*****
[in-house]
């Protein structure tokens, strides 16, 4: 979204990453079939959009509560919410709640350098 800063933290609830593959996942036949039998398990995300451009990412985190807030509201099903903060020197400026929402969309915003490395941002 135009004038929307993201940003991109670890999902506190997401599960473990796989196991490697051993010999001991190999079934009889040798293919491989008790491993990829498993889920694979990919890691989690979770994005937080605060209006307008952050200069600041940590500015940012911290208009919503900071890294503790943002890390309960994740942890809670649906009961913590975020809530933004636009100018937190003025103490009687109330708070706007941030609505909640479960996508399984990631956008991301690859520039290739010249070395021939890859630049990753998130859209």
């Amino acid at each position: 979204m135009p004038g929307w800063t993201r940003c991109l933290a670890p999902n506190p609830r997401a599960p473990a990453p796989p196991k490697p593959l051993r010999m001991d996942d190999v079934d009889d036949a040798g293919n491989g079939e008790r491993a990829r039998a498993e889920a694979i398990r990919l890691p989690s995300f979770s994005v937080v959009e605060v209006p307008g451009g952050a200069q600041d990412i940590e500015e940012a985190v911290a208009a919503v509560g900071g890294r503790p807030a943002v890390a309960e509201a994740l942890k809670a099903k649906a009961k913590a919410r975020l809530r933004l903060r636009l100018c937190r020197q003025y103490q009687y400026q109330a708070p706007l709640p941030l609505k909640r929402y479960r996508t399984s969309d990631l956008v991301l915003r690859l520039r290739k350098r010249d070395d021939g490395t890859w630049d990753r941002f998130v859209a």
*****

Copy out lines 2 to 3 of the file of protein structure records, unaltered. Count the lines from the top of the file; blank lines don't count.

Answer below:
């Protein structure tokens, strides 16, 4: 979204990453079939959009509560919410709640350098 800063933290609830593959996942036949039998398990995300451009990412985190807030509201099903903060020197400026929402969309915003490395941002 135009004038929307993201940003991109670890999902506190997401599960473990796989196991490697051993010999001991190999079934009889040798293919491989008790491993990829498993889920694979990919890691989690979770994005937080605060209006307008952050200069600041940590500015940012911290208009919503900071890294503790943002890390309960994740942890809670649906009961913590975020809530933004636009100018937190003025103490009687109330708070706007941030609505909640479960996508399984990631956008991301690859520039290739010249070395021939890859630049990753998130859209």
């Amino acid at each position: 979204m135009p004038g929307w800063t993201r940003c991109l933290a670890p999902n506190p609830r997401a599960p473990a990453p796989p196991k490697p593959l051993r010999m001991d996942d190999v079934d009889d036949a040798g293919n491989g079939e008790r491993a990829r039998a498993e889920a694979i398990r990919l890691p989690s995300f979770s994005v937080v959009e605060v209006p307008g451009g952050a200069q600041d990412i940590e500015e940012a985190v911290a208009a919503v509560g900071g890294r503790p807030a943002v890390a309960e509201a994740l942890k809670a099903k649906a009961k913590a919410r975020l809530r933004l903060r636009l100018c937190r020197q003025y103490q009687y400026q109330a708070p706007l709640p941030l609505k909640r929402y479960r996508t399984s969309d990631l956008v991301l915003r690859l520039r290739k350098r010249d070395d021939g490395t890859w630049d990753r941002f998130v859209a």